Phyto means plant, and synthetically means producing, so phytosynthetically means plant producing. Plants create food by photosynthesis, and sunlight is needed to make this happen. Photosynthesis happens in the presence of light. When the plant receives light, it will have a positive change in the natural growth cycle of its chemical make-up and physical appearance. Phytosynthetic active radiation means the wavelengths of visible light that are necessary and beneficial to plants.
Light-related Growing Problems
When it comes to indoor gardening, light is one of the most important factors because it affects a plant’s ability to grow. When you want to grow plants in indoor gardens, it is important to know that too much light can be just as harmful to the plants as too little light.
Sunlight is the natural source of light for plants. Plants that are grown outdoors, such as potted flowers, trees, grass, and vegetables, require a lot of sunlight. However, if you are growing indoor plants, such as orchids, cacti, spider plants, Boston ferns, and hanging plants, there are some light-related growing problems that you should watch out for.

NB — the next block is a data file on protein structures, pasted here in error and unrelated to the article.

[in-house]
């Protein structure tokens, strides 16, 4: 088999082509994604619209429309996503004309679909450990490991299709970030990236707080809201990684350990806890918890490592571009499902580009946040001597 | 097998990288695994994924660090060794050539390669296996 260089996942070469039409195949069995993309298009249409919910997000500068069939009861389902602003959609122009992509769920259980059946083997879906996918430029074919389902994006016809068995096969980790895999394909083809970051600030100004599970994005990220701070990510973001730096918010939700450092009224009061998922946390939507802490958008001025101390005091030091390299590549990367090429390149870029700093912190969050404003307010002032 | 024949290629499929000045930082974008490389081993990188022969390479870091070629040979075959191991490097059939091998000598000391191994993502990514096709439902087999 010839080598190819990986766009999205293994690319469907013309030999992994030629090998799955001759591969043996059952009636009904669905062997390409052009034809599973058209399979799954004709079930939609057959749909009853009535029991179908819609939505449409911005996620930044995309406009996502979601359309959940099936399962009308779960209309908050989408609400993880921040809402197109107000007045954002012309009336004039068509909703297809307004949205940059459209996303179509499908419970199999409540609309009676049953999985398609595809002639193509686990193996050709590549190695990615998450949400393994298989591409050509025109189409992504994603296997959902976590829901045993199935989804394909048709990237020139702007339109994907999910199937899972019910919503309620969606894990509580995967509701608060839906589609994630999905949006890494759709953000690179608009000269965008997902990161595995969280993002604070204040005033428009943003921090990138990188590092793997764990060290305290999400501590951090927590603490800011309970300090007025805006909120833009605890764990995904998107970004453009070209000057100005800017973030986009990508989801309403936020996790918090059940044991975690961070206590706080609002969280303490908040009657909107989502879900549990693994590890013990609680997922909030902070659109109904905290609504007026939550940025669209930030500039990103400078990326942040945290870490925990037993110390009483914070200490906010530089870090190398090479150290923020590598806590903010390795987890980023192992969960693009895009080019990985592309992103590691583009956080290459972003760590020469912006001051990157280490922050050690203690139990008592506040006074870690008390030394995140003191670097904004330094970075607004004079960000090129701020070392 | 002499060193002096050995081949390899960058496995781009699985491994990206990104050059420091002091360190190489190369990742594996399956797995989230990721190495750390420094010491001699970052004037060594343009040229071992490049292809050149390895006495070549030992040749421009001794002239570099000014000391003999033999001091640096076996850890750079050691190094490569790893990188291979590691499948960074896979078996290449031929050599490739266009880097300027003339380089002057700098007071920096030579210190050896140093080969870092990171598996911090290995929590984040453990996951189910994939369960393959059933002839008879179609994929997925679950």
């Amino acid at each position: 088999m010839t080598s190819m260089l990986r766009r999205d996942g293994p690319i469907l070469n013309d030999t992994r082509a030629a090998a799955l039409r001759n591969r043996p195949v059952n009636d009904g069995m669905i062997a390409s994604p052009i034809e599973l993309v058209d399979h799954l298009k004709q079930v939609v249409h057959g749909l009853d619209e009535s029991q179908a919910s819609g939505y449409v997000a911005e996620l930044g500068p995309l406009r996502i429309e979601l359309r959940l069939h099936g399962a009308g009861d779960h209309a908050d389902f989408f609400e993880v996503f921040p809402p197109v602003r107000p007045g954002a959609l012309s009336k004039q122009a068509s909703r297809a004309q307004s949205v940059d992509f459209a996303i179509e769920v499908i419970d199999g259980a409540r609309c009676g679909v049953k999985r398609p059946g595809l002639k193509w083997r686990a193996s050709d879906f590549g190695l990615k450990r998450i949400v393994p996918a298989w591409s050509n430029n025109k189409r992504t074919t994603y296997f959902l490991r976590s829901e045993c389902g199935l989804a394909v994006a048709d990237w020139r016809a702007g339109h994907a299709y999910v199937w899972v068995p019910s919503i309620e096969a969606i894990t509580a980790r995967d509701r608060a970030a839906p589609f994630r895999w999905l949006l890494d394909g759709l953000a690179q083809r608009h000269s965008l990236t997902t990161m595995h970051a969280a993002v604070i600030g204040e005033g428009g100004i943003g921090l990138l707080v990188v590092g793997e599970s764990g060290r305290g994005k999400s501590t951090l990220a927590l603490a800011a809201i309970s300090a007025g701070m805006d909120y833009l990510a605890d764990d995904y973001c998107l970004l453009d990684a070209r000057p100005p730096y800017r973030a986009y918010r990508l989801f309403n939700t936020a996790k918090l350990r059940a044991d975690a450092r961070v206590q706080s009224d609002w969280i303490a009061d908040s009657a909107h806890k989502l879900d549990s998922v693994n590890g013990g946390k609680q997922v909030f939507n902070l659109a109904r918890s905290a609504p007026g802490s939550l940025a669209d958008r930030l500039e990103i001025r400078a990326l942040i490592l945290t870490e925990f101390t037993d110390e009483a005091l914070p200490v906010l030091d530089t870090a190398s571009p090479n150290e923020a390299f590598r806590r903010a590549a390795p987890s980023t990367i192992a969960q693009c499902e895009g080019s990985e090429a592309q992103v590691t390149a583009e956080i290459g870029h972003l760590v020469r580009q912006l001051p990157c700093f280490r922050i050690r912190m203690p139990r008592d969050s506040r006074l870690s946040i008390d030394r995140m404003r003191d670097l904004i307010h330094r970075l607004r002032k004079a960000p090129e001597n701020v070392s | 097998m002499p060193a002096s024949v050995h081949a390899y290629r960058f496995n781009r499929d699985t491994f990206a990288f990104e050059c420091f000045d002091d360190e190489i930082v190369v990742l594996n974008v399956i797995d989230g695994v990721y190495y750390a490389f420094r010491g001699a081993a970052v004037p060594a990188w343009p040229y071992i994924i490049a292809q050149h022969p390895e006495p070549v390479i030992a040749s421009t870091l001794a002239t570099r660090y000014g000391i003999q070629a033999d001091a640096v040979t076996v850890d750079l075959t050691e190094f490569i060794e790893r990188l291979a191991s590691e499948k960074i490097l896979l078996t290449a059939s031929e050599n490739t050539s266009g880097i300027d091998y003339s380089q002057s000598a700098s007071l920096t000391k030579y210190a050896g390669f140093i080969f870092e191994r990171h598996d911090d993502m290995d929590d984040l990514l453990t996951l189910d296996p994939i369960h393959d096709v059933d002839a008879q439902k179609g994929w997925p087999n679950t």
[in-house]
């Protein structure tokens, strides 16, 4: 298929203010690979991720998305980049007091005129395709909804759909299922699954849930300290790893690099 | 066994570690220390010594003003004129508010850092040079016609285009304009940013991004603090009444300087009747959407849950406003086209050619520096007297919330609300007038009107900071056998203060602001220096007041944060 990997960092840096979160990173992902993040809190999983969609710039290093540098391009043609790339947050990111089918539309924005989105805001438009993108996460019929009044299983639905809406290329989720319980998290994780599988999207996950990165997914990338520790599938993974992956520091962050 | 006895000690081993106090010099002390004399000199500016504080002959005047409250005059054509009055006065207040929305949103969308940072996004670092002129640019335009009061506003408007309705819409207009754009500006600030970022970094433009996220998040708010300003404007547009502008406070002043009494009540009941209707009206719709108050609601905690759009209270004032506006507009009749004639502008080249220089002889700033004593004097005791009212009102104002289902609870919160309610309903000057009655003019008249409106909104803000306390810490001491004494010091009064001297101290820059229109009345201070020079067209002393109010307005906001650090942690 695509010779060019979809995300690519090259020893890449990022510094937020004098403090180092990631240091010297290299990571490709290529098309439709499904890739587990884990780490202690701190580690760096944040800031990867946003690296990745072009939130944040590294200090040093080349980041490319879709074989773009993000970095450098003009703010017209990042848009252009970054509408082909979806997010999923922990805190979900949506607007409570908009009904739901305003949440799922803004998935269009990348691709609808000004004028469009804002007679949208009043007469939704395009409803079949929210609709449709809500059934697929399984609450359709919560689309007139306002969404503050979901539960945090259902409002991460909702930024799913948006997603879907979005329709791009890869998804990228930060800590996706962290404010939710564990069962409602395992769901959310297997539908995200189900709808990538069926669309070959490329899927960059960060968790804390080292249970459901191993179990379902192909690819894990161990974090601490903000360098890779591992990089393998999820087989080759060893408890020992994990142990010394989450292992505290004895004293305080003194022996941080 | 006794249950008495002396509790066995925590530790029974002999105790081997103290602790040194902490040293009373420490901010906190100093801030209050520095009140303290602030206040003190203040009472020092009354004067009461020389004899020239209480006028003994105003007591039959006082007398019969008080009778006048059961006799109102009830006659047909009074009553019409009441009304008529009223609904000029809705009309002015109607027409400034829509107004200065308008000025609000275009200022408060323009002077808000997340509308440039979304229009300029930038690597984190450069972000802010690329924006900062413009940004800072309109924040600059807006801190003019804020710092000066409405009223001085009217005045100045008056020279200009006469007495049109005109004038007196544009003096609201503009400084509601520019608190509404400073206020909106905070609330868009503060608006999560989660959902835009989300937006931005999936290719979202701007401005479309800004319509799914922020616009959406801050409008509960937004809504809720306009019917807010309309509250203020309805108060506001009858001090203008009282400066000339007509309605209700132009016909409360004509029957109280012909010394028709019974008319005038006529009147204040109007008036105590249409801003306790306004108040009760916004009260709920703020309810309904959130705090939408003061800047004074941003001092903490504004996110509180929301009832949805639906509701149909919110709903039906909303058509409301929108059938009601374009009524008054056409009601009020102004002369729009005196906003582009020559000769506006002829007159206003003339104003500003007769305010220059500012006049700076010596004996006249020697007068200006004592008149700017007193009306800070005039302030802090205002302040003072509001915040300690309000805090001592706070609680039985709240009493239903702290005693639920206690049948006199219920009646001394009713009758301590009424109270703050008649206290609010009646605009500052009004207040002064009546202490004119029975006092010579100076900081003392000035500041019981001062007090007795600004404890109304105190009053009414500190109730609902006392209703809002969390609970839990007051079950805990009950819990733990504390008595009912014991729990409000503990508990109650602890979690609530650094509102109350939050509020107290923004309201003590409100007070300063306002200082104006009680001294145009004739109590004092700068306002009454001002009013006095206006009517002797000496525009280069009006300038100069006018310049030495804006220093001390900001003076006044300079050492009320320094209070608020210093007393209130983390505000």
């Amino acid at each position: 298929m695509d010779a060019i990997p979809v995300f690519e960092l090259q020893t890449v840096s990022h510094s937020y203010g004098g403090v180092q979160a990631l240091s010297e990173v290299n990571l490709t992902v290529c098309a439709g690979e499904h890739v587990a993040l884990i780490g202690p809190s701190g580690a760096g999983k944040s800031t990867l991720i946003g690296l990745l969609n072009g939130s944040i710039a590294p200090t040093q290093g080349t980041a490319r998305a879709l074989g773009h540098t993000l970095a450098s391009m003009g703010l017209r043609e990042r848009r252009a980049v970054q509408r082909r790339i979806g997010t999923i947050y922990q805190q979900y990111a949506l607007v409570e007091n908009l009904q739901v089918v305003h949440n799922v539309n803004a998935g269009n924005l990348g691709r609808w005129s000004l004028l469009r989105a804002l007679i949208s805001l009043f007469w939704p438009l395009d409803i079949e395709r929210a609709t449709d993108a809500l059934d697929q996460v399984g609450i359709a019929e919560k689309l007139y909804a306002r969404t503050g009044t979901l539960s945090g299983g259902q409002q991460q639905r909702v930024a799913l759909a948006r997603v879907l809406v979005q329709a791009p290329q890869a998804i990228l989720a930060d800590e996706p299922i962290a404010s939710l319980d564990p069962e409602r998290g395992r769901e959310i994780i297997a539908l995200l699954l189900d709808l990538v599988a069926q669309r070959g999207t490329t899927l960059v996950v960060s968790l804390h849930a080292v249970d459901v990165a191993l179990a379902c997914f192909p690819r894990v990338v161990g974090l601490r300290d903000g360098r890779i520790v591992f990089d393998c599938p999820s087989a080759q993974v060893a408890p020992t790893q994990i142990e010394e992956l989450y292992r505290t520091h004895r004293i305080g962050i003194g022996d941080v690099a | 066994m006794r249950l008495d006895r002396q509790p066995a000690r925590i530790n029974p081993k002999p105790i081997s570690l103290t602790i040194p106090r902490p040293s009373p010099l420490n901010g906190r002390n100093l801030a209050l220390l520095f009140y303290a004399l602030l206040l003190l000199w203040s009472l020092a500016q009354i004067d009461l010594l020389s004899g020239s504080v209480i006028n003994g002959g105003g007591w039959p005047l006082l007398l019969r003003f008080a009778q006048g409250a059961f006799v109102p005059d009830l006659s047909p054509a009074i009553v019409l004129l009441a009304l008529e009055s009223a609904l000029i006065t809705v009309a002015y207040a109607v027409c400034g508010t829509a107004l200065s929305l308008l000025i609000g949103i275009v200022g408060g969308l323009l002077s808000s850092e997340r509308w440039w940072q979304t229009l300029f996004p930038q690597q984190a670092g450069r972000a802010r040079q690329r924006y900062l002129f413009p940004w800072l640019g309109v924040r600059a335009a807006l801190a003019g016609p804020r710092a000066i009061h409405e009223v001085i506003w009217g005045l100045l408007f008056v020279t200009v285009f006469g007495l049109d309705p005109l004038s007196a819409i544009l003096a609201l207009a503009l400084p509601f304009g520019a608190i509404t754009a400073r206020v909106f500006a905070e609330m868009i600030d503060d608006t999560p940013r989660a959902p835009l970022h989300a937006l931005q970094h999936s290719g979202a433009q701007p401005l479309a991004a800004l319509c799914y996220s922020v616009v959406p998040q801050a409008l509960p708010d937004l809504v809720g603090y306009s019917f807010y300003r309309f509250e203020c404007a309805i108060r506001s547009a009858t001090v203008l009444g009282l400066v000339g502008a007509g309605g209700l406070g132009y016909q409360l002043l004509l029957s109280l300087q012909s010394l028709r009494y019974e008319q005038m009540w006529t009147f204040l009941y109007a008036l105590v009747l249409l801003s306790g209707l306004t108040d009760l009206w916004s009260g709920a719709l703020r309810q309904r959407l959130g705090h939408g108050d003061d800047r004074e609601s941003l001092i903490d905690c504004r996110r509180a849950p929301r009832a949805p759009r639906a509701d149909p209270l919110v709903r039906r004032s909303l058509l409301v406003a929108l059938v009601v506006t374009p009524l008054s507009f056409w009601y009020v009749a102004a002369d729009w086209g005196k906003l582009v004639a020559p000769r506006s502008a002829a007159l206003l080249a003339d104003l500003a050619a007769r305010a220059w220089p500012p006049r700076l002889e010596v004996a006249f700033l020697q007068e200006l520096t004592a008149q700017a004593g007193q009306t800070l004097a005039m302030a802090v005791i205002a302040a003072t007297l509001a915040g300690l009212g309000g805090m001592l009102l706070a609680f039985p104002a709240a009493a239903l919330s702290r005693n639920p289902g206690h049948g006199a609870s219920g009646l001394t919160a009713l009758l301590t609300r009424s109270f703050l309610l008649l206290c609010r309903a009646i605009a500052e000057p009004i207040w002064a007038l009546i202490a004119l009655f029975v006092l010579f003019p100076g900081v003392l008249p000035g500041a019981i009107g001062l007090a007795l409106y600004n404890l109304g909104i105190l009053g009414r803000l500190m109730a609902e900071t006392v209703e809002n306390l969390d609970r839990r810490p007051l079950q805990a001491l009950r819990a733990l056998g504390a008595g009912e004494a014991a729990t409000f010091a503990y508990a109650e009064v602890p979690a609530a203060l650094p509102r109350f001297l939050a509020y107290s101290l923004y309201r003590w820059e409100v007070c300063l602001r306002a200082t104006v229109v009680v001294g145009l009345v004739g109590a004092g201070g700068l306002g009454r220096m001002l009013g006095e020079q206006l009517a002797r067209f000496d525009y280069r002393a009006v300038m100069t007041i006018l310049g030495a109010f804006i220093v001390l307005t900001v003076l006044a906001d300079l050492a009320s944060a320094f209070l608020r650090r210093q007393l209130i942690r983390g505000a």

The first problem is too much light. Providing too much light to plants, particularly when they are young, can actually harm them. To add to that, do not place your indoor plants near windows because they receive too much sunlight that can dry out the roots of the plant, causing brown spots and can even lead to diseases.
Let’s start with the basics. Light is one of the six essential elements of life. Light means photosynthesis. Photosynthesis is the process that green-leafed plants (chlorophyll-producing organisms) use to convert sunlight to fuel. The fuel is a combination of water and carbon dioxide.
One of the first things that you'll hear (and worry about) is how to get those "sunshine" plants to grow. When it comes to light duration, sunlight is considered natural, and during the daytime, these plants like to be outside in the sun.
Artificial light has a variety of technologies and options, and it is measured in lumens.
While artificial light can get quite expensive, most people use these for viewing and tend to overlook for plant growth.